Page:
Side Mobile Barrier Test – this test uses a deformable barrier that’s mounted on a trolley and driven into the side of the car. It simulates a side-on impact.
Side Pole test – this test simulates what happens when a vehicle loses control and hits an object, such as a street pole, from the side. It is conducted at 32 km/h and the pole hits the vehicle next to the driver to test how well the occupant is protected under such a circumstance.
Whiplash test – in this case the vehicle seats are tested to see how well the seat and head restraints protect the occupant against whiplash.
AEB City test – this tests the vehicle’s Autonomous Emergency Braking system. The vehicle is driven at a dummy car at 50km/h and the driver makes no attempt to stop. Full points are awarded if the system brakes the vehicle in time to avoid the collision entirely.
2. Child Occupant Protection category is determined by the following:
Child Restraint System test – this test uses the restraint recommended by the manufacturer and places dummies representing children ranging in age from infants to ten years old. They are put through a variety of the tests listed above.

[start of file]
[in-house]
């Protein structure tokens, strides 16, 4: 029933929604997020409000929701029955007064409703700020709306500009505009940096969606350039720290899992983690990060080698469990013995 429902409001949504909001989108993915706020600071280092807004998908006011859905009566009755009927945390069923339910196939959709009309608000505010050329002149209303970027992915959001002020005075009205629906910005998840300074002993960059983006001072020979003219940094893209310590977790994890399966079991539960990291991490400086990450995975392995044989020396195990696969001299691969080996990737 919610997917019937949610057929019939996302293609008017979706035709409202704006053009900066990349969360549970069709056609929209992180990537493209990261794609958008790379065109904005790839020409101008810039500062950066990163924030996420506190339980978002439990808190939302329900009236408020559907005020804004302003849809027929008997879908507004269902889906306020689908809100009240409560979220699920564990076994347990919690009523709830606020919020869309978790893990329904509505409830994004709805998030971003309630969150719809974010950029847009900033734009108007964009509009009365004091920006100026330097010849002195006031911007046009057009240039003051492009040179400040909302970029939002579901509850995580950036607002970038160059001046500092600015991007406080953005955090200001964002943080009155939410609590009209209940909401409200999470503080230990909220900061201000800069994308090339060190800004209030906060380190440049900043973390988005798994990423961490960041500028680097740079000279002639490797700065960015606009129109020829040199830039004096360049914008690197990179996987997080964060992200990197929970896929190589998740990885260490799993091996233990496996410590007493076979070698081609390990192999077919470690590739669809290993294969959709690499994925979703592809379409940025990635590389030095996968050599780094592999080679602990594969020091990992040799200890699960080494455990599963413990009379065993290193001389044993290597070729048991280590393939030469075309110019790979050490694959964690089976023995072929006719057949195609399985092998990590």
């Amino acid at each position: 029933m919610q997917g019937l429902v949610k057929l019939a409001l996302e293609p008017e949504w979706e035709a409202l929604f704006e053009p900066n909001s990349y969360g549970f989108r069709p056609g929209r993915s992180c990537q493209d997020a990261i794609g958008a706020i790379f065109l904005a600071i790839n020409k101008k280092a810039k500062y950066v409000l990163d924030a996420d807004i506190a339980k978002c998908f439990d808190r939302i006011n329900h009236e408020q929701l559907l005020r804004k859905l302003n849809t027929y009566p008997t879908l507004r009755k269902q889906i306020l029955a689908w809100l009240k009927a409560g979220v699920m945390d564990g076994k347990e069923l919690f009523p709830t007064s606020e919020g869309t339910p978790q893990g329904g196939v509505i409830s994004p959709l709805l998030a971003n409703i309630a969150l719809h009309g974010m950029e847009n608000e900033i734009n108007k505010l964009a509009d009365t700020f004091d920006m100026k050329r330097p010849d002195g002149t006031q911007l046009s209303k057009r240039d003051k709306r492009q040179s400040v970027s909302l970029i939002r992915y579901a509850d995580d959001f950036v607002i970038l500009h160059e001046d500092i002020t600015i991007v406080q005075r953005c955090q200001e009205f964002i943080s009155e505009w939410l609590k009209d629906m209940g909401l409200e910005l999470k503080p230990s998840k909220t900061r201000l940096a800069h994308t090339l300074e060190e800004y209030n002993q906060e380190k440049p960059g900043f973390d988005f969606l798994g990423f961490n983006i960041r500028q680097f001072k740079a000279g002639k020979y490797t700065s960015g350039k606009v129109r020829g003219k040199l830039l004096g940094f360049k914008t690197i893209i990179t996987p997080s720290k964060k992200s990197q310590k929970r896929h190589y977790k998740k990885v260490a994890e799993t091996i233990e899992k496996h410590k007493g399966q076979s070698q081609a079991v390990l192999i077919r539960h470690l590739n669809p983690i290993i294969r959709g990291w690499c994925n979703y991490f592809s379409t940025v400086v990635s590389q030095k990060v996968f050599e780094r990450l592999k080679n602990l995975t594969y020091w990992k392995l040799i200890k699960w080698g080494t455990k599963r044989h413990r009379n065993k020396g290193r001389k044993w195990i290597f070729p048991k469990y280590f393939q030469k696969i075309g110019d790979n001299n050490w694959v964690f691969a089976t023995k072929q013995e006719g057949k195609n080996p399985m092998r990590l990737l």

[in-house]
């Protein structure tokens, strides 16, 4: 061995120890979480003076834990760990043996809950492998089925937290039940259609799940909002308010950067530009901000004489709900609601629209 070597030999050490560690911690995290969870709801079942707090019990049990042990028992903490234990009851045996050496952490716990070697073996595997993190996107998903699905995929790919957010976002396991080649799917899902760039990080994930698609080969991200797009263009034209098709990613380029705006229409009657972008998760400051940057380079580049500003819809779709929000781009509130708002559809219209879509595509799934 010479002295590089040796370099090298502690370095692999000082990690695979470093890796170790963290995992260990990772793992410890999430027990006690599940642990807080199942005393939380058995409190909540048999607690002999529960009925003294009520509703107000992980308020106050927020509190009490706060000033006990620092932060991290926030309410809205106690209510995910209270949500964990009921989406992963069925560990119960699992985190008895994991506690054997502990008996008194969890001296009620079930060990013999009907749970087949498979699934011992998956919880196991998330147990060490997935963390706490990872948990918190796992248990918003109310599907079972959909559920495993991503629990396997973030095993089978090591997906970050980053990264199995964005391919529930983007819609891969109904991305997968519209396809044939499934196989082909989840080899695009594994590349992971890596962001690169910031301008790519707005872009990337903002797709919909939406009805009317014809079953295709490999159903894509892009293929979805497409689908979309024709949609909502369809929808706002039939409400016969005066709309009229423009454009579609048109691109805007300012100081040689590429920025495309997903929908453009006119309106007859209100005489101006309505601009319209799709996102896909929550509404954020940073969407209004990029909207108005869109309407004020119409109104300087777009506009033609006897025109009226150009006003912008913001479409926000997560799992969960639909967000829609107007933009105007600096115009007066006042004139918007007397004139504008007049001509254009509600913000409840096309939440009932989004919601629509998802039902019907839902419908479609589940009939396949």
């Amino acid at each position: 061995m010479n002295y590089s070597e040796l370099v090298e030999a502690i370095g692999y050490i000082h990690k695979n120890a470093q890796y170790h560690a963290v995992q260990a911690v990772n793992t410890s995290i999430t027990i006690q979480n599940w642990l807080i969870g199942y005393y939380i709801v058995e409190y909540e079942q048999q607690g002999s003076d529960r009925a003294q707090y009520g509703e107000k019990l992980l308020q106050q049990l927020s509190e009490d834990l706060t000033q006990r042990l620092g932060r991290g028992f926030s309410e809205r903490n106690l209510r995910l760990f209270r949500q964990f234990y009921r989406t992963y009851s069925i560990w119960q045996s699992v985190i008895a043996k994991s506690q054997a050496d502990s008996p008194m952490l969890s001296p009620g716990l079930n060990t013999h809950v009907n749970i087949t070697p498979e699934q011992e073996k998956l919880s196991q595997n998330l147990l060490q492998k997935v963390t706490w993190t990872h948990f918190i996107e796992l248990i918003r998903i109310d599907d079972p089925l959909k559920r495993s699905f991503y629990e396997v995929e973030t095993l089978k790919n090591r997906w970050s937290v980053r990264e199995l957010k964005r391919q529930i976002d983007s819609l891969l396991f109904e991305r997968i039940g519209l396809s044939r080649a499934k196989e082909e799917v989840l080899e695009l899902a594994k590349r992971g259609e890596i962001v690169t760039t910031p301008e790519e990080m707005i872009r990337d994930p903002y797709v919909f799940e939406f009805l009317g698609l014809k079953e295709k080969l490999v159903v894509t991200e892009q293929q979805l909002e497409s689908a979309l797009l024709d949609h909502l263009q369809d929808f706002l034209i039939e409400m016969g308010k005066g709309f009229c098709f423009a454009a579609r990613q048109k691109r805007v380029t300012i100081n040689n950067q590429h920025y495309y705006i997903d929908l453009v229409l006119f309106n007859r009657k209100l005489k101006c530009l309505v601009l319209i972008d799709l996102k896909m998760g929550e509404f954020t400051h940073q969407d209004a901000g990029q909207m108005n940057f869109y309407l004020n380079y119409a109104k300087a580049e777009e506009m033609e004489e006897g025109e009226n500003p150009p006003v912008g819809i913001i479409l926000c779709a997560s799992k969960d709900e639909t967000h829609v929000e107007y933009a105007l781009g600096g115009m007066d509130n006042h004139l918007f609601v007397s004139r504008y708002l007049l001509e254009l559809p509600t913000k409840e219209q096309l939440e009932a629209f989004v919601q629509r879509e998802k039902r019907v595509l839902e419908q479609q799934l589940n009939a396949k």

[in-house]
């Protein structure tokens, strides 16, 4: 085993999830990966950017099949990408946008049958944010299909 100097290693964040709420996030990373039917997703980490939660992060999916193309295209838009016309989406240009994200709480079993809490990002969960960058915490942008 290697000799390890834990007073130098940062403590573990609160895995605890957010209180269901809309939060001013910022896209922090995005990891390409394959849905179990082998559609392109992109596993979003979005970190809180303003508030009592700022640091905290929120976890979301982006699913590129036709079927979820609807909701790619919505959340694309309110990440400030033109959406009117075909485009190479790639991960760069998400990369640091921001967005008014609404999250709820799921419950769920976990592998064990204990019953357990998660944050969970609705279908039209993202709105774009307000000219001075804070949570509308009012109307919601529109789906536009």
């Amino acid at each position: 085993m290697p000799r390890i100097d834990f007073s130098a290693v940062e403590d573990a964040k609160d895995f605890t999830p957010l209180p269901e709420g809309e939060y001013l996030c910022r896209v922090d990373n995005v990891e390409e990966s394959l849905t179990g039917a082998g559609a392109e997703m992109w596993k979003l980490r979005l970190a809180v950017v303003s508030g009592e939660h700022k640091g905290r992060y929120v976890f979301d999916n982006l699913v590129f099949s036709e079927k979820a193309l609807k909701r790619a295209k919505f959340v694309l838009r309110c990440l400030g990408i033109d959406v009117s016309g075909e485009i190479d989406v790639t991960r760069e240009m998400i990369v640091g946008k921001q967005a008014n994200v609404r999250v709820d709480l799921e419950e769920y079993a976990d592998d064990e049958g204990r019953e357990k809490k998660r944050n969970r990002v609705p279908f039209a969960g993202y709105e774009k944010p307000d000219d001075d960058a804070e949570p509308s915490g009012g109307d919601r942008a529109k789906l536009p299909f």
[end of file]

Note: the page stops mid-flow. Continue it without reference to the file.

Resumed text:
Vehicle provisions – this is just a check to ensure the vehicle is equipped with i-Size ready seating positions. I-Size is the European standard for child restraints. This makes it easier for manufacturers of child / baby seats as all mounting points have to be the same, which means the same child seat will fit in different cars.
CRS Installation Check – each vehicle is tested by installing a variety of child restraint systems from baby seats to booster cushions. This tests how easy & accessible the process is with each car.
3. Pedestrian Protection category is determined by the following:
Head Impact test – Many elements from the shape of the hood and bumper determines how much damage will be done if the vehicle were to hit a pedestrian. This test is done at 40km/h and tests potential head injuries to pedestrians.
Upper Leg Impact test– Also done at 40km/h, it tests how much damage is likely to be done to the upper leg area in a pedestrian accident.
Lower Leg Impact test – same as above, but tests potential damage to lower leg area.
AEB Pedestrian – similar to auto braking for other vehicles, many cars now have auto braking for pedestrians. Real-world scenarios are tested, such as a child running out between parked cars, and someone stepping in front of the vehicle. If the system performs well and significantly reduces speed / stops completely before impact, it scores well.